Online fraudsters are increasingly using sophisticated "screenscraper" software in their efforts to thwart bank anti-phishing technologies, according to the latest report from the Anti-Phishing Working Group (APWG).
APWG researchers are reporting a marked increase in the use of screenscraper technology by phishers, which has been designed to counter the graphical keyboard systems that some banks are using to protect against the keylogging Trojans.
Earlier this year Citibank said it had added an on-screen keyboard to its Internet banking service in the UK in a bid to protect customers against fraudsters that use key-logging programs. The keyboard appears on screen when customers are asked to enter passwords or answers to security questions. South Africa's Standard Bank has also introduced a virtual PIN pad log-in system to counteract the threat from spyware.
But APWG says phishers are now using screenscraper technology to neutralise these programmes. When the user mouseclicks a character on the graphical keyboard, the screenscraper takes a snapshot of the screen and sends it to the phishers' server for inspection, in one example intercepted by the researchers.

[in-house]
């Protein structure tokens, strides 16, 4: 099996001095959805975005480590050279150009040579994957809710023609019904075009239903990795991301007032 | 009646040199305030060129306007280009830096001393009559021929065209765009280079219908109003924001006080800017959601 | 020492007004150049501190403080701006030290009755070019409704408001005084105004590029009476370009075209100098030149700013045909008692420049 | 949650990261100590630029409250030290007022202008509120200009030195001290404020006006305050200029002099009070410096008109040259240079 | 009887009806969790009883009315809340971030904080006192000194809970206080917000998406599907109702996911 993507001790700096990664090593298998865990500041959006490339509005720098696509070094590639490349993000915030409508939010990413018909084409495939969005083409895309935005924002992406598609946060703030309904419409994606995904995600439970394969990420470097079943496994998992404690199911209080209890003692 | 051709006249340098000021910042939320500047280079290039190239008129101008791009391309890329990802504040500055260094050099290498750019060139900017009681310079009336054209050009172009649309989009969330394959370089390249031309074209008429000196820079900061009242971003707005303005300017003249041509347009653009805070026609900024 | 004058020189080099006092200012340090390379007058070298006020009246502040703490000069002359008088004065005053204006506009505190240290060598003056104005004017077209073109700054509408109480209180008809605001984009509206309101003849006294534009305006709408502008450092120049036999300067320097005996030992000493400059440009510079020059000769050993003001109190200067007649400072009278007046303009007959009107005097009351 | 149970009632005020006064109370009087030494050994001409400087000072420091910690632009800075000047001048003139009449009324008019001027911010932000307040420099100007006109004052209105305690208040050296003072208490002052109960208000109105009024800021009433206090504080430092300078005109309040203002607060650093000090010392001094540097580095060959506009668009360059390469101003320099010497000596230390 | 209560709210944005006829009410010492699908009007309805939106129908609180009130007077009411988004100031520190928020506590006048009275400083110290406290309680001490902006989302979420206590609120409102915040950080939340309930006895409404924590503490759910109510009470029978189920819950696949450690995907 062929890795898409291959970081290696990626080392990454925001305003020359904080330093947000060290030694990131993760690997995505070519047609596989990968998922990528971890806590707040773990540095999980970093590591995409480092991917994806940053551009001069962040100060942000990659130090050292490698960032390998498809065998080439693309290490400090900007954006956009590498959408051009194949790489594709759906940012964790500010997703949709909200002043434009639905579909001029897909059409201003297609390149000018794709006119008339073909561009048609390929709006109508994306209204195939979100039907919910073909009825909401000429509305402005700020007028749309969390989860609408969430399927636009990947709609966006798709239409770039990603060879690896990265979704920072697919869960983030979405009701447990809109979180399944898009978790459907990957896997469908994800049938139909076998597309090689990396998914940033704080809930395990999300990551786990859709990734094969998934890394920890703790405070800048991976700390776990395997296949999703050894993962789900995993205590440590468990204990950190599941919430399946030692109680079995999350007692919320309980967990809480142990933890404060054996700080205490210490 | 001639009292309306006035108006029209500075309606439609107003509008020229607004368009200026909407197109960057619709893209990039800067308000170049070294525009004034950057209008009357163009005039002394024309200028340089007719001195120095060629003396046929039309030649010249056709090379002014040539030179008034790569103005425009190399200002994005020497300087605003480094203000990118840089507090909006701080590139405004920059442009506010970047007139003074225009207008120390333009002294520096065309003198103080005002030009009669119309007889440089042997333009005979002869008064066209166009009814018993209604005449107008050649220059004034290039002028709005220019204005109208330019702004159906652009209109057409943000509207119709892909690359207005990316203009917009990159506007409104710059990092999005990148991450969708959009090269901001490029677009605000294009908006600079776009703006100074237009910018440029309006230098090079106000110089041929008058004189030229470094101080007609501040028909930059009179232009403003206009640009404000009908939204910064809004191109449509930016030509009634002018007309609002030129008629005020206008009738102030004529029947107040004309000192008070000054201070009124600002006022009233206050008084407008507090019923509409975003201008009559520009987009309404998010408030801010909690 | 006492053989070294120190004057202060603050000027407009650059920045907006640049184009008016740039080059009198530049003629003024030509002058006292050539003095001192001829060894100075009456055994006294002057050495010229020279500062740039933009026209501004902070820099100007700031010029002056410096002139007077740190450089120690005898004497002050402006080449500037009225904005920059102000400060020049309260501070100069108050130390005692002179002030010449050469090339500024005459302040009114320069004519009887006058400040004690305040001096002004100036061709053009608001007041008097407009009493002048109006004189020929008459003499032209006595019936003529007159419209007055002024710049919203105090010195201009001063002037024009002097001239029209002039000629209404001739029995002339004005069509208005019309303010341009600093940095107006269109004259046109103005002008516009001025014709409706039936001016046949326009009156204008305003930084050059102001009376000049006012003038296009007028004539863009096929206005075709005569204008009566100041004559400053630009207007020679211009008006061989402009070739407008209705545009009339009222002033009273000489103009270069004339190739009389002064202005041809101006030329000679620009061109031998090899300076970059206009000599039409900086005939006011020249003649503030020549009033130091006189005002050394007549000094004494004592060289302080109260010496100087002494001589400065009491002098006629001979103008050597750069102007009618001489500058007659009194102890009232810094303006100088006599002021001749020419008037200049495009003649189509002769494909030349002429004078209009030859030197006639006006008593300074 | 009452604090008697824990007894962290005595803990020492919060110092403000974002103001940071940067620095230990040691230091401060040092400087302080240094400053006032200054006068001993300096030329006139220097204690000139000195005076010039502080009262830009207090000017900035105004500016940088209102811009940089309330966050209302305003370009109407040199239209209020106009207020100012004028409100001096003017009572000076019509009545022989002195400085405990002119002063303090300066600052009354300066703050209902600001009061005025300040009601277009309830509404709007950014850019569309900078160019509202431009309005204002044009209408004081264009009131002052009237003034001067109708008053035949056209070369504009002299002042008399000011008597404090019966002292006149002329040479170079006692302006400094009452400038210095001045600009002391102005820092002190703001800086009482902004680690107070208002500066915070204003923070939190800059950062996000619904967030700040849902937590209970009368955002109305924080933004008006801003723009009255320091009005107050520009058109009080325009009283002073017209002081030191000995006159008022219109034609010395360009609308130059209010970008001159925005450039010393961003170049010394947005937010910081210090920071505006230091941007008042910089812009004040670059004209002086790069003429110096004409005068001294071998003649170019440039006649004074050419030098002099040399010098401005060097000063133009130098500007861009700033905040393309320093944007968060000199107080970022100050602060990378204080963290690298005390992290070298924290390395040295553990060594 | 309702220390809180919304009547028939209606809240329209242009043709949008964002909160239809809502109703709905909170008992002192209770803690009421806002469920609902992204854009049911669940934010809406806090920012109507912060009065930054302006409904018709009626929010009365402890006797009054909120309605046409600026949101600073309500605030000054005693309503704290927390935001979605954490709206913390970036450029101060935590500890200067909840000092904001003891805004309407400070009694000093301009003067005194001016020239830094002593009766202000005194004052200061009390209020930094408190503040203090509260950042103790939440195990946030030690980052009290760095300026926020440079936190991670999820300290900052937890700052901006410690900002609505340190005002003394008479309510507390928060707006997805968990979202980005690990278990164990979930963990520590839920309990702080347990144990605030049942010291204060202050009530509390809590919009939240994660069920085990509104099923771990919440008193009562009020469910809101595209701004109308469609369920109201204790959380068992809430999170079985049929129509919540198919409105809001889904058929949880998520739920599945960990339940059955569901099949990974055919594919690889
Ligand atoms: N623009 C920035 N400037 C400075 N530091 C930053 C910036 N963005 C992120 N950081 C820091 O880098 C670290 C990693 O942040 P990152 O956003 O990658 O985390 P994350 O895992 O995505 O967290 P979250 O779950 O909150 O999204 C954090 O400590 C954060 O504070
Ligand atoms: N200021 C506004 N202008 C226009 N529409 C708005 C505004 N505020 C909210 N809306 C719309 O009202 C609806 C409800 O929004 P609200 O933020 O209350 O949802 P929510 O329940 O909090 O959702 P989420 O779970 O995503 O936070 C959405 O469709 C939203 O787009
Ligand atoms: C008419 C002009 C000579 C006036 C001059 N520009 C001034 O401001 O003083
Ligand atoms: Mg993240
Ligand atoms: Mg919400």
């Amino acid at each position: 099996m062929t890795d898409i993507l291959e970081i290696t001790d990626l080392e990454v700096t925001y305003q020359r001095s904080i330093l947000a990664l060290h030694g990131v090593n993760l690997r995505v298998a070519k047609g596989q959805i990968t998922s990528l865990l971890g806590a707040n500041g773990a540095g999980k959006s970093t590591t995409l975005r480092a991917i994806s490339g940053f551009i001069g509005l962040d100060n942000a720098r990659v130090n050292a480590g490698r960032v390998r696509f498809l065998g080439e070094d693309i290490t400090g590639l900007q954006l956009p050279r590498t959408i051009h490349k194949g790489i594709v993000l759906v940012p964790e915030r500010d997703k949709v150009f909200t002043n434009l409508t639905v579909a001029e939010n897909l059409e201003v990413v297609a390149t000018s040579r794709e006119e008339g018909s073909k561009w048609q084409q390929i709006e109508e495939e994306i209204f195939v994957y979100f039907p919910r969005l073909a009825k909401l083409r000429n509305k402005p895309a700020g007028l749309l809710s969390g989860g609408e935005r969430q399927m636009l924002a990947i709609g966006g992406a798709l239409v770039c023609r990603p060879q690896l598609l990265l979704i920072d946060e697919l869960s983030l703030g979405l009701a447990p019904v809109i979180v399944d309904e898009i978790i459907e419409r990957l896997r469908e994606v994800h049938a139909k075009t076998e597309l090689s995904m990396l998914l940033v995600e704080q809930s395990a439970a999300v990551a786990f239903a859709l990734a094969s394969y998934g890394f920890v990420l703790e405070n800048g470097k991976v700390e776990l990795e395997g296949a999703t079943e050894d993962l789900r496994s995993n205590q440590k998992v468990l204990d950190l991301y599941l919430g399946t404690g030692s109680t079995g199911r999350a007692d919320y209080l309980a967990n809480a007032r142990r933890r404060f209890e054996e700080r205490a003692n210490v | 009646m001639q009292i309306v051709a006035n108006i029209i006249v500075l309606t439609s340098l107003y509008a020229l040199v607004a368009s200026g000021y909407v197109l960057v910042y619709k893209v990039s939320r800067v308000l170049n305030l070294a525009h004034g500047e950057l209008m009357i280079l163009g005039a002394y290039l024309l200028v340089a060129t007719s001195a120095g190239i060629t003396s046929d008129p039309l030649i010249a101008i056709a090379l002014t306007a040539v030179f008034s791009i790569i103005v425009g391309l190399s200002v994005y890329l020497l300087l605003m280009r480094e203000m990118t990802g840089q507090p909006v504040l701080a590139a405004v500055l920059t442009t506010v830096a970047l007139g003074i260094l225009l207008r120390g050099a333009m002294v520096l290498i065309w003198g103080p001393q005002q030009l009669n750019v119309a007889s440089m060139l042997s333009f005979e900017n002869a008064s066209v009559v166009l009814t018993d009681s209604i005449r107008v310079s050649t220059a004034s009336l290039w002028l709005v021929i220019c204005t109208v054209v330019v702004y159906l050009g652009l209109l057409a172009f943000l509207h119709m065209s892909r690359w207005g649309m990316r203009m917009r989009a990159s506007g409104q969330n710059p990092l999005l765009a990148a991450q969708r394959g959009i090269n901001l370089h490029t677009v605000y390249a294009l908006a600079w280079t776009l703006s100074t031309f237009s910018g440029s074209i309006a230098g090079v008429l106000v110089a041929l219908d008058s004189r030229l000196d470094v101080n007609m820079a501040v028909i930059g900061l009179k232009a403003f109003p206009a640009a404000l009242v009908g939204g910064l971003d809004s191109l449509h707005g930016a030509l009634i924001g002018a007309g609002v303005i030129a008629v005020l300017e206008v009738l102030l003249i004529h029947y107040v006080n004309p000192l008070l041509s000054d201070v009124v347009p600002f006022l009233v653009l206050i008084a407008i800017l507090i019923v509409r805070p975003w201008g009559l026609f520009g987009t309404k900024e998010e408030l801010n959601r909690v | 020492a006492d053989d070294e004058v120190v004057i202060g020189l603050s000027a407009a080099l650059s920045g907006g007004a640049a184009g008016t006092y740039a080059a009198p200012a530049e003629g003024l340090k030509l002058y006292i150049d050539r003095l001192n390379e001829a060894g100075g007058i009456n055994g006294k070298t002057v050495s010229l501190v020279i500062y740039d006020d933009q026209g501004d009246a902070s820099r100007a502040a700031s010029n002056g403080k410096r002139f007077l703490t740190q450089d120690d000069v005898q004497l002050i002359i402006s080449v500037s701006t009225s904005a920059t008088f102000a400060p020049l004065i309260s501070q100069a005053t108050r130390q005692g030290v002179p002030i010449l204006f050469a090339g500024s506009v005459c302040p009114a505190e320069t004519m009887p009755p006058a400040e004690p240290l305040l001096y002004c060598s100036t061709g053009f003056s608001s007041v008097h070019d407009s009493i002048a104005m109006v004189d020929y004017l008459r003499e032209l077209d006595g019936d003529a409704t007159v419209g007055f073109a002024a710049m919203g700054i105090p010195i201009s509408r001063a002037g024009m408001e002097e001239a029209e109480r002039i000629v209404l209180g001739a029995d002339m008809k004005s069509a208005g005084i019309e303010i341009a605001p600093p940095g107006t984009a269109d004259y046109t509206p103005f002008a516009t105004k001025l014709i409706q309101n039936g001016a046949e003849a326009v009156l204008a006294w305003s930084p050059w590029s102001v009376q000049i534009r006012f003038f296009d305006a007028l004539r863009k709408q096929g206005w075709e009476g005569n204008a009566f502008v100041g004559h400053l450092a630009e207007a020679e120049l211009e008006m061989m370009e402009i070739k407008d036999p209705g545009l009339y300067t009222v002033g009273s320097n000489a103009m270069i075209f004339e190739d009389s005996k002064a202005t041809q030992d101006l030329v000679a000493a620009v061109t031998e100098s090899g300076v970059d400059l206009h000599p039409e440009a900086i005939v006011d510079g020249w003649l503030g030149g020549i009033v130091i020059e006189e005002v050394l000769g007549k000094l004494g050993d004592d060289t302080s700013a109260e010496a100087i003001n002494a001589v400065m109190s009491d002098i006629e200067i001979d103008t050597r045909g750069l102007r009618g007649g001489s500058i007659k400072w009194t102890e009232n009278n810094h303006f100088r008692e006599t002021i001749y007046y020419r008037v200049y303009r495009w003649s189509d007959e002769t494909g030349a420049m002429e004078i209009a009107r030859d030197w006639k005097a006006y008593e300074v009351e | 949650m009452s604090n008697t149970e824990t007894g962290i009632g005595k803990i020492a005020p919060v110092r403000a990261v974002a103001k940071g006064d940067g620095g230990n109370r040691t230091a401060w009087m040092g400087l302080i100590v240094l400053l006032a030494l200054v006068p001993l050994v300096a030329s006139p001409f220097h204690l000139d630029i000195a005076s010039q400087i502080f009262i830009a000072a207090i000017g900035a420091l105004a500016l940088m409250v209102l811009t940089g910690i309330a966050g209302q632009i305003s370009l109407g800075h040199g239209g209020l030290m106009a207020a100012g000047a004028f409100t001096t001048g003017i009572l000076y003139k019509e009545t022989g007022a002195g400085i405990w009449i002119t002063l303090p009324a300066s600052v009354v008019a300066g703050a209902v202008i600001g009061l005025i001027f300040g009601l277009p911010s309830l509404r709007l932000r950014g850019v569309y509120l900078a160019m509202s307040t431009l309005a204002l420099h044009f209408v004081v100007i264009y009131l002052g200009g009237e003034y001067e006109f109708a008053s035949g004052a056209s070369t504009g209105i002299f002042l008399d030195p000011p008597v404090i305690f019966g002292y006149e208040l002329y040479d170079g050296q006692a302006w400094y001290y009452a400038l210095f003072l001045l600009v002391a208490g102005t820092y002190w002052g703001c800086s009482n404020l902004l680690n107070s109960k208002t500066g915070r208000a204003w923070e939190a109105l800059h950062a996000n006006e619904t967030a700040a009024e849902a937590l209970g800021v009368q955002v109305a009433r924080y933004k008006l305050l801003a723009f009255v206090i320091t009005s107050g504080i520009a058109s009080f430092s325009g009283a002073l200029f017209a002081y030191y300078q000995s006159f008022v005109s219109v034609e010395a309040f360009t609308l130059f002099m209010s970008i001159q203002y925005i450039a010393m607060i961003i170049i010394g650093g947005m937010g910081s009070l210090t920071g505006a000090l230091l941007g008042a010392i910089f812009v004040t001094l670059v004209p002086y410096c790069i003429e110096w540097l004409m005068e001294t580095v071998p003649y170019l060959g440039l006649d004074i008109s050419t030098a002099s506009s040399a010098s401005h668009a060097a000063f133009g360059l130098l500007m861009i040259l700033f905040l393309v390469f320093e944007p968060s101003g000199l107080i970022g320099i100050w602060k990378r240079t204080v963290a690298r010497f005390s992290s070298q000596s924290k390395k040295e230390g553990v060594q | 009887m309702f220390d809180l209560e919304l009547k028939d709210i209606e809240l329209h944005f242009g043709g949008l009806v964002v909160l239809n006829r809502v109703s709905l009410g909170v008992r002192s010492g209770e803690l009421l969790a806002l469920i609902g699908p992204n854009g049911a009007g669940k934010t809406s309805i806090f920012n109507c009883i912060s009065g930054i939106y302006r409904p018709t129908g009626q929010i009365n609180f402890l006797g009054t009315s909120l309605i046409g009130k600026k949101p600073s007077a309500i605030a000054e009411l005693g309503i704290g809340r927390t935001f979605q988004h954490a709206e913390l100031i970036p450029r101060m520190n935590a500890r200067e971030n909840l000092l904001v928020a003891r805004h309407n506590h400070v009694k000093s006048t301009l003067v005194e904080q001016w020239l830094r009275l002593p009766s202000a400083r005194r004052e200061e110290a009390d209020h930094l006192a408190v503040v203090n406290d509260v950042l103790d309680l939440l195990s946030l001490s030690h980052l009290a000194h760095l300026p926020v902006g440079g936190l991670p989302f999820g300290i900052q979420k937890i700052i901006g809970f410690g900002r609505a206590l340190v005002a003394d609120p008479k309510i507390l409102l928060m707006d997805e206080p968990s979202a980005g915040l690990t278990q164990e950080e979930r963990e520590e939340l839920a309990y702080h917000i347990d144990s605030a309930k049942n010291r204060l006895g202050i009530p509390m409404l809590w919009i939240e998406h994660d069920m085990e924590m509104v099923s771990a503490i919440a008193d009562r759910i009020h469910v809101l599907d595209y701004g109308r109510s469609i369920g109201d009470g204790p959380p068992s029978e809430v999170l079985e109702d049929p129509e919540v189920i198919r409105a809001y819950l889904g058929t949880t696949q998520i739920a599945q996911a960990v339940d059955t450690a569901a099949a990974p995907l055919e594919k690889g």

Dan Hubbard, senior director of security for Websense and APWG analyst, says crimeware continues to evolve and advanced techniques are now being used to steal information: "These Trojan horses are moving beyond keylogging to now capture screenshots to obtain end-user credentials."
The APWG says the growth in the use of ID theft crimeware is now eclipsing conventional phishing methods which use spam e-mail to direct users to fake Web sites in order to deceive them into giving personal financial data, or spyware which records customers' logins and passwords.
The organisation received some 14,135 unique phishing reports in July, down slightly from 15,050 in June. In July 2005, 71 brands were reported as being phished, down from a high of 107 different brands being phished in May 2005.
But financial institutions were still the main target of phishing attacks and made up 86% of all phishing targets, down slightly from a recent high of 91%.
The APWG is also reporting an increase in the number of variants and new banking keyloggers in July. There were some 174 phishing-based Trojans detected in July, up from 154 in June.
Phishers were also found to be moving away from traditional marquee name banks last month and targetting a wider base of smaller financial institutions. Peter Cassidy, secretary general, APWG, says phishers have employed Internet marketing practices of list creation and affinity marketing to target and leverage the trust of small institutions.